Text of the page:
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Florida ag department announces grant recipients

By Kris Bevill
The Florida Department of Agriculture and Consumer Services awarded 12 companies with $25 million in grants from the "Farm to Fuel" program in January, part of the 25x'25 initiative spearheaded by Agricultural Commissioner Charles Bronson. The initiative is designed to spur the state's agricultural industry to produce 25 percent of Florida's energy needs by 2025.

The grant awards included $4 million to Liberty Industries, which plans to construct a $38 million ethanol plant in Liberty County, just west of Tallahassee. The plant will produce ethanol and electricity by using forest waste products as a feedstock. Liberty Industries President Sam Hatcher said grant money will be used for equipment and the construction of the plant. The company is in the pre-permitting process and plans to begin construction in 2009.

The University of Florida received $500,000 toward the research and development of a catalytic chemical reactor system to convert woody biomass into biodiesel.
Sigarca Inc. was awarded nearly $500,000 to aid in the construction of a demonstration plant that will process horse waste into renewable energy. The $1.5 million plant will be located on the grounds of the Southeastern Livestock Pavilion in Ocala.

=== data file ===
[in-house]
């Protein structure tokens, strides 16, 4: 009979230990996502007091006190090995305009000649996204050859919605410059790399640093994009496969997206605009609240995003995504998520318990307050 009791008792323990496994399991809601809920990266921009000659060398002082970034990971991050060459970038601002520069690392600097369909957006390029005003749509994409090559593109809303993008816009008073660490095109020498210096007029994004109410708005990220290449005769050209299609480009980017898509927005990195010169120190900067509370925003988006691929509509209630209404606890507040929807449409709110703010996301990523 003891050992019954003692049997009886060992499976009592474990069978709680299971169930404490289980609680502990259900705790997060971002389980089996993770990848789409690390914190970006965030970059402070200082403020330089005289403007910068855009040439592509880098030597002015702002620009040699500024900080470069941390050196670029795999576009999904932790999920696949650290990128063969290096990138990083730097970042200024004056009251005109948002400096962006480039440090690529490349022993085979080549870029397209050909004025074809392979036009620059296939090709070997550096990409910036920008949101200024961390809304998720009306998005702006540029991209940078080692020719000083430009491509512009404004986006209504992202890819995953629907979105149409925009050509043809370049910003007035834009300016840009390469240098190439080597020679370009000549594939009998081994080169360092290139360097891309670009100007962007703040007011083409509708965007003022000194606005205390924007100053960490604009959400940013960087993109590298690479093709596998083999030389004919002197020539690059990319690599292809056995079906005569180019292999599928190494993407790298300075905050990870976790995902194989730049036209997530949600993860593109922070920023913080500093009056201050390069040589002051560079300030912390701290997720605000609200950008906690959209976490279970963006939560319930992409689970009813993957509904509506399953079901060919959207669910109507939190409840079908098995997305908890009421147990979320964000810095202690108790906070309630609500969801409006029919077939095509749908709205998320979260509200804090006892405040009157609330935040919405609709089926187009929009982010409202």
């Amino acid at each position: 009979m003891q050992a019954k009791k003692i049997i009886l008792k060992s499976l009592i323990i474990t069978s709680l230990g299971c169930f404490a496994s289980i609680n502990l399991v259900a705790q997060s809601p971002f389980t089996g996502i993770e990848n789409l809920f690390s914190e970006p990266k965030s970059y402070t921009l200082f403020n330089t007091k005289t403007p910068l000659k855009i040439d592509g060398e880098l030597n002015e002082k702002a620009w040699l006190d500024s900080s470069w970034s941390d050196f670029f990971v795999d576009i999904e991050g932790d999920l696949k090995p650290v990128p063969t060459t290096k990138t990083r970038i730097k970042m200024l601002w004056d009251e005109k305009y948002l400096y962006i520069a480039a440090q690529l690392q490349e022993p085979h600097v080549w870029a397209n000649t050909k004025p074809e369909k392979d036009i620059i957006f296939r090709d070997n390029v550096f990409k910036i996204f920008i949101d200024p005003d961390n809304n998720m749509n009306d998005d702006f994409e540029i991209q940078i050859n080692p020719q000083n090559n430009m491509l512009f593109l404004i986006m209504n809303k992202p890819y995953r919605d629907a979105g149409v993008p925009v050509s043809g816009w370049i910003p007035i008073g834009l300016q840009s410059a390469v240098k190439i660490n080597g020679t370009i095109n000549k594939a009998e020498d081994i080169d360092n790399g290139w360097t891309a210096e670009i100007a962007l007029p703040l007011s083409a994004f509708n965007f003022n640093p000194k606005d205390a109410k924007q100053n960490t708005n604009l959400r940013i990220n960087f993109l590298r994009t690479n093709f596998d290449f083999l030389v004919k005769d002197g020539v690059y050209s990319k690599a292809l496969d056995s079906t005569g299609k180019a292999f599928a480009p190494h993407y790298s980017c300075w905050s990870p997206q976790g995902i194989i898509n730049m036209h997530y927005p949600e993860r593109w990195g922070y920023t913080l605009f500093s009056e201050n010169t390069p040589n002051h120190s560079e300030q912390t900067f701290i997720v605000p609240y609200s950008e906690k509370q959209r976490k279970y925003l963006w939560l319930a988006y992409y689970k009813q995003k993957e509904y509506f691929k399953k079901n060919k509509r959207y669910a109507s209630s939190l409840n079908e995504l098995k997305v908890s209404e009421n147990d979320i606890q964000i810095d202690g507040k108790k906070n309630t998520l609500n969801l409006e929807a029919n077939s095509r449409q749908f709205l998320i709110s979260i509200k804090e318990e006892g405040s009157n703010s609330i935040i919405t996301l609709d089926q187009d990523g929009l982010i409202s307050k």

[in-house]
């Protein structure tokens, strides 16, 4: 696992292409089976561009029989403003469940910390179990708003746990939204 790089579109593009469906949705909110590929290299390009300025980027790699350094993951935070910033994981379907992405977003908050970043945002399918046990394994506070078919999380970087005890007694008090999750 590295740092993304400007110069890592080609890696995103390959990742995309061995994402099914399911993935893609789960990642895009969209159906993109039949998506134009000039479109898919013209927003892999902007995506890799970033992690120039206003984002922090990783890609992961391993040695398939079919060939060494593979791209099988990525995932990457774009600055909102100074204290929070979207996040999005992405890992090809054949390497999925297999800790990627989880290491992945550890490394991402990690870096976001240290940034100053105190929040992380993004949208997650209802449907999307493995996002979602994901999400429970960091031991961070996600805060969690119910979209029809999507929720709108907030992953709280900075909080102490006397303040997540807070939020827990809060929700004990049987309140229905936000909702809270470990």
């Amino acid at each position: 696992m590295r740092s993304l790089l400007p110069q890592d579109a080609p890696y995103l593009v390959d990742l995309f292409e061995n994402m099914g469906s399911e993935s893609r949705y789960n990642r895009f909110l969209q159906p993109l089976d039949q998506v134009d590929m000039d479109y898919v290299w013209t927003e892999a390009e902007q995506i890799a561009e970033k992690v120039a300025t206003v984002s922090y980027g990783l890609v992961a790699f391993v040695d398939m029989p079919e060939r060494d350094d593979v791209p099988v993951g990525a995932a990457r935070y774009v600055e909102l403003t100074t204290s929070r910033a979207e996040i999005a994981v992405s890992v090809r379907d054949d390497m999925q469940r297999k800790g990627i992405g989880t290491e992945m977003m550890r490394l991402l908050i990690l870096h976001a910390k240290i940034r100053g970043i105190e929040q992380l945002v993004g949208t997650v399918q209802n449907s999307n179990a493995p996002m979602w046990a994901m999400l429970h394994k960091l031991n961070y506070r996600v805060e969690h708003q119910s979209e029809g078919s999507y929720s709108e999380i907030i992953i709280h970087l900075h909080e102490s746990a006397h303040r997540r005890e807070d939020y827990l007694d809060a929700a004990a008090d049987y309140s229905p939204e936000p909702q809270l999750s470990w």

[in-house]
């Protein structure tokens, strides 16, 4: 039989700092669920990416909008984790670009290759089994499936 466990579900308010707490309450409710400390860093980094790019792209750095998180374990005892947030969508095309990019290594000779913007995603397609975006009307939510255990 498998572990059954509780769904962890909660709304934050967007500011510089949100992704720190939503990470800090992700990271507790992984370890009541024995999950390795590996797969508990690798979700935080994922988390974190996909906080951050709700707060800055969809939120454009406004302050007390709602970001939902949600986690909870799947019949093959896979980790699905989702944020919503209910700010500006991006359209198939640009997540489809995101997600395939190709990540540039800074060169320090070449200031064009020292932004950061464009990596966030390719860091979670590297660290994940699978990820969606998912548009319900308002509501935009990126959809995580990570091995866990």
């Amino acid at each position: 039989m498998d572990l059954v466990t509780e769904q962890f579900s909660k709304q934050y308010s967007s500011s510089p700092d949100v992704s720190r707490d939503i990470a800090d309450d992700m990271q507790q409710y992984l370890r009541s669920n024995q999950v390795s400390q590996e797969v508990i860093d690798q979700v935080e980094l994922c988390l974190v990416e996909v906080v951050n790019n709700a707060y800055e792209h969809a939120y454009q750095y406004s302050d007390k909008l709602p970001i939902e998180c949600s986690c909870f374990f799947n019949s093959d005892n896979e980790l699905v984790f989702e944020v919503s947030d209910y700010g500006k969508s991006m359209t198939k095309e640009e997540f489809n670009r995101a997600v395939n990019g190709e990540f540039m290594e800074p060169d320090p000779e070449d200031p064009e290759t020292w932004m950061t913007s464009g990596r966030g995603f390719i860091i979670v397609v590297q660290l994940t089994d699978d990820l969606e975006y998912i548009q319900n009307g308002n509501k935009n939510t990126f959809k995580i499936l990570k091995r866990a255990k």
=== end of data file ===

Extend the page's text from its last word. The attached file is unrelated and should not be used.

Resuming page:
The University of Central Florida received $498,000 that will partially fund a research project designed to demonstrate technology developed by the university that uses an advanced thermocatalytic process to convert farm and animal waste into renewable energy.

The Florida Institute of Technology received a $415,000 grant for researching various strains of microalgae capable of producing biodiesel.

Neptune Industries received $158,000 to develop a pilot-scale floating algae production system in quarry lakes in south Florida that will supply the feedstock to the biodiesel industry.

Southeast Biofuels LLC, a subsidiary of Xethanol Corp., received $500,000 for a pilot plant that will convert citrus peels to ethanol.

These companies are required to match the grants with their own money or otherwise raised funds. They are actually contributing more than $150 million of their own resources. "We're not looking to build our own state-funded ethanol or biodiesel plants, or completely fund other projects," said Deputy Agricultural Commissioner Jay Levenstein. "We like to be in a position where we can help out, but they've got to come to the table with some of their own assets. I know from talking to some of these companies that funding like this really puts them over the top of the hill as far as being able to complete their projects."
 

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